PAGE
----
Jasper van de Graaf || november 2016 || | EXPO72

Jasper van de Graaf || november 2016 ||

Volledige naamJasper van de Graaf
Beroepkunstenaar
Websitejaspervandergraaf.blogspot.nl

Jasper van der Graaf, Mondriaanhuis Amersfoort NL 2016

Jasper van der Graaf (born in 1975 in Dordrecht, Netherlands, lives and works in Apeldoorn NL. Graduated from Willem de Kooning Academy Rotterdam, NL, fine arts. Jasper van der Graaf makes paintings and wall paintings. A well-considered and at the same time light-footed precision emenates from the works by the artist. Continuously evolving organic forms are produced on a flat surface, their evolution held in a frozen state of growth. A quietly poetic but always tense dialogue arises between paint and surface, form and plane, colour and drawing. Through a means of reductive abstraction the author seems to have withdrawn from the work. Van der Graaf’s paintings are strictly self-referential in that they employ only themselves as subject. In doing so, they implicitly refer tot systems, structures and processes in general.

Van der Graaf’s work is shown in artist’s initiatives, art spaces and musea in the Netherlands and abroad.

Jasper van der Graaf was invited by artist and curator Yifat Gat to make a wall painting in TRANSMITTER, Brooklyn NYC, for the extensive groupshow The Black & White Project 2016. To be able to do so, he is supported by the Dutch Mondriaan Fund.

Jasper van der Graaf, photomontage / sketch for Transmitter, The Black & White Project 2016

Frozen motion

An interview with Jasper van der Graaf by Esther Darley

Some abstract art is not as easy as you think. At least, that seems to apply to the paintings and murals of Jasper van der Graaf. He paints sharp planes and structures with rigidly defined contours on a monochrome surface. Sometimes they consist of simple floating parts, sometimes of complex concentrated forms. But as a whole, the designs have a natural self-evidence. They are strange and abstract, but look like vague acquaintances.

The work evokes associations with natural forms, such as ice crystals, liquids or irregular cracks. Structures in a frozen movement. Graphic and organic. Reassuringly familiar but also dangerously expansive. After all, they have the potential to grow and take over everything. This tension is enhanced by the size of the wall paintings. They enter into a direct relationship with the space and people moving in it.

This work seems inconceivably nonchalant, but also subtly planned. The viewer is subconsciously tempted to unravel the underlying secrets and discover the logic. But is there any?

 

Your work does not directly refer to the visible reality but at the same time it does not seem purely abstract. Is this important to you?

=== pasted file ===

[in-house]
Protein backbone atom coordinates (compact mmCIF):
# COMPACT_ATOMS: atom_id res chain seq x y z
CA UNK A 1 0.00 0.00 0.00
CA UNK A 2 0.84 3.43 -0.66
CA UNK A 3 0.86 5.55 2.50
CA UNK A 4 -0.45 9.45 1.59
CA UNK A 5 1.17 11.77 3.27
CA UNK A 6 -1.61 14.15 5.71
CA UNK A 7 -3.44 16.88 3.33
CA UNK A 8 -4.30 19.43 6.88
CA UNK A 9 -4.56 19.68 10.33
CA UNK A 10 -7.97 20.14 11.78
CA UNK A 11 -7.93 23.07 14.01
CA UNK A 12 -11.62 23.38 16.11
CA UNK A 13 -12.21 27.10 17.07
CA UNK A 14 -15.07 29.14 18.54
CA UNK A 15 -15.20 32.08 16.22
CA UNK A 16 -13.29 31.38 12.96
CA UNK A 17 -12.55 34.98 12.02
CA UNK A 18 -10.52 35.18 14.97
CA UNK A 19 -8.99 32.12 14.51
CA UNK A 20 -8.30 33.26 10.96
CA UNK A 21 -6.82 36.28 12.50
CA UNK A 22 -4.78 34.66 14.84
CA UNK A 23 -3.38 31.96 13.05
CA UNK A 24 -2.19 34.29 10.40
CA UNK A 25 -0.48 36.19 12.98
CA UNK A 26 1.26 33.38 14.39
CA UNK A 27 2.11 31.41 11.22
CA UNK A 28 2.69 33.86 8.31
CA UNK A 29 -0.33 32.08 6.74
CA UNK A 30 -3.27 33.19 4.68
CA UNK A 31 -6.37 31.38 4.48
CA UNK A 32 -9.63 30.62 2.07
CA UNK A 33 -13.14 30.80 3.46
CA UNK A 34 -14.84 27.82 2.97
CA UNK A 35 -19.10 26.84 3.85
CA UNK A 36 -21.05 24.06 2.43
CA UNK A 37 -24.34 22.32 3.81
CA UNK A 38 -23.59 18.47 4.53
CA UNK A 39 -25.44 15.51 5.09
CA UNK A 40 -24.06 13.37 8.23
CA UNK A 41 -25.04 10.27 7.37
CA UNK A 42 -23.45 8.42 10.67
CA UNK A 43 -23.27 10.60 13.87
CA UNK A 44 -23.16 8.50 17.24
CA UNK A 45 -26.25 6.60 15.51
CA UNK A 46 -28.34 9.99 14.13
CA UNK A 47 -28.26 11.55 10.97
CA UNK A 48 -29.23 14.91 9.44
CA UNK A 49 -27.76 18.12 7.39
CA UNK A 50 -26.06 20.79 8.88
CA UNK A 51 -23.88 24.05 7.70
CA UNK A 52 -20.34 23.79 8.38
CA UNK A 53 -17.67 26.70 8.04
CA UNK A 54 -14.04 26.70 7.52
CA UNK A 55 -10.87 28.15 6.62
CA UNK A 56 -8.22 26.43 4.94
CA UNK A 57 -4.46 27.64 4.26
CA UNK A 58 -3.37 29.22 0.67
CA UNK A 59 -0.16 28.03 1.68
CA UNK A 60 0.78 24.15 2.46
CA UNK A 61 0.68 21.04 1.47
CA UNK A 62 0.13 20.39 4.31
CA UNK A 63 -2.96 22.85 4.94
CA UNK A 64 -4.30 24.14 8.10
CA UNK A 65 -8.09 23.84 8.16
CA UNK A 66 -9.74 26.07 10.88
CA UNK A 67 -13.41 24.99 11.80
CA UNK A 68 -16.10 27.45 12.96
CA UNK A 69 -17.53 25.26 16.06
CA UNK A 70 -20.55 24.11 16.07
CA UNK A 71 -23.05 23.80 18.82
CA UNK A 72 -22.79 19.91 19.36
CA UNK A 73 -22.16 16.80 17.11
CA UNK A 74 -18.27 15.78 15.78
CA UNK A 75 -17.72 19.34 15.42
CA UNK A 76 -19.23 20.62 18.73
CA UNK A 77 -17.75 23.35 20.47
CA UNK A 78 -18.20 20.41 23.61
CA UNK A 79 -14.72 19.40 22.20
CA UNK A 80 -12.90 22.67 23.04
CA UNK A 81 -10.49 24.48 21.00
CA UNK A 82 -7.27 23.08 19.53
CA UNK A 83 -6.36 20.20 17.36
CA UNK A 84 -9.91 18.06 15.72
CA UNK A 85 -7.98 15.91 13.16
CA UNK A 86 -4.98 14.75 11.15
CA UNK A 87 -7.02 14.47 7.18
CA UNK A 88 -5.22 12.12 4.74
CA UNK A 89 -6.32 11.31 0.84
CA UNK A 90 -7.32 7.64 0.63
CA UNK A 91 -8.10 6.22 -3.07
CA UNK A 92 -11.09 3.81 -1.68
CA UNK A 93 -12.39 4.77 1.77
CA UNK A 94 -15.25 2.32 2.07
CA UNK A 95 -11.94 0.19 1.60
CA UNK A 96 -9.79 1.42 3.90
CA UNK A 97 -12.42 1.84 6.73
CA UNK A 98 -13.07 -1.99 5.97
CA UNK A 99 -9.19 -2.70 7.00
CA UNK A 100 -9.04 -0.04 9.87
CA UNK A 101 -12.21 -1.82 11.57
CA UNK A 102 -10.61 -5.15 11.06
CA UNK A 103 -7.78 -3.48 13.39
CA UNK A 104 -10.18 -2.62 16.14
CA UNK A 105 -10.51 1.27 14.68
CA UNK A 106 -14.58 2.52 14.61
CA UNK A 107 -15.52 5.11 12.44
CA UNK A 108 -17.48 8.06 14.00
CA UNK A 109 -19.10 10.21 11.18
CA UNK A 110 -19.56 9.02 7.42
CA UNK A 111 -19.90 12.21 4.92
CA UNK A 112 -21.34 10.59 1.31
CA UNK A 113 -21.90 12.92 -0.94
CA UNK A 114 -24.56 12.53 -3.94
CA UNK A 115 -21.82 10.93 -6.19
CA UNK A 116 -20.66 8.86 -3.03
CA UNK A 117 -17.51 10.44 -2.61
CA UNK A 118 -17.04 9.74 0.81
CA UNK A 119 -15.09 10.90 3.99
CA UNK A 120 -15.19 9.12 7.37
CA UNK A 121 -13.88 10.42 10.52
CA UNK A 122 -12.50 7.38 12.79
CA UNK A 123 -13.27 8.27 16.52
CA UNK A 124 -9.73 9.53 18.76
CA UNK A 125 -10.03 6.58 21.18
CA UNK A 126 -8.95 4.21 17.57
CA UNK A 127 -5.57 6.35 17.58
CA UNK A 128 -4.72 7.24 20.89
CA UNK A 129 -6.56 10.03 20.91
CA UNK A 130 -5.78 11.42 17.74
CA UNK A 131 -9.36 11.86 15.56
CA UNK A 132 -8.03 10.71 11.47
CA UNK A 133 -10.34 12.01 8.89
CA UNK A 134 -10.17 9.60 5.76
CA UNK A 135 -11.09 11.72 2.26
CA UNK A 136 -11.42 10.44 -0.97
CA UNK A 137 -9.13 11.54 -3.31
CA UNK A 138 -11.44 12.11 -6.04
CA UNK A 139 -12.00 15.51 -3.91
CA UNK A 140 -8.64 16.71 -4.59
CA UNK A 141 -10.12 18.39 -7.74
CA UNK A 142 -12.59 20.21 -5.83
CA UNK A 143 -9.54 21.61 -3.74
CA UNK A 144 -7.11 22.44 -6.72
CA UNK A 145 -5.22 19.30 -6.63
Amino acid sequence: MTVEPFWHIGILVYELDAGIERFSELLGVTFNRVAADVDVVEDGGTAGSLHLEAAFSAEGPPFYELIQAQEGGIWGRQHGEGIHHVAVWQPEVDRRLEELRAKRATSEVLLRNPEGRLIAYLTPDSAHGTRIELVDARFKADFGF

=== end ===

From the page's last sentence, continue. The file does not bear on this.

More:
I especially don’t want to tell stories, or force too much. It’s nice if the viewer completes the work itself by looking and associate. To me this space for free interpretation is important. And this is different for everyone.

 

Do you see yourself in a kind of abstract tradition?

Abstraction is an elastic concept. Some colleagues seem to be directly descended from the geometric abstract art from the 20th century. Compared to that, I might be more in a ‘biomorphic’ branch. Not only because my work evokes associations with natural forms, but also because the construction isn’t immediately perceivable.

 

Can you tell something about the way you work?

I make paintings and murals. I design them in advance as small collages. Sometimes I’ll take old designs apart. Parts I re-use for new designs, as the grafting of a plant. I proceed until I reach the point where a design surprises or captivates me and could in my view be the basis for a painting or a mural. Then I execute it.

 

What is the importance of chance in your work?

I prefer to talk about spontaneity myself. During the process of designing I am looking for a self-evident logic. Coincidence certainly has a role. You could even say that the work, as it were, partly makes itself as a process of natural growth. The final image should be surprising, and therefore not entirely thought out to perfection. The work is successful for me when it has become more than I ever could conceive myself.

 

You often work with two contrasting colors. How do you choose them? Do you determine your color specific with the design?

I have to choose between many options. I therefore restrict myself in the number of colors. I also use limitations in the formal language. This gives the work clarity. I assess how space, design and color can be an effective combination with each other. It certainly is no science. But the choice of color ultimately is the key issue for a good result.

 

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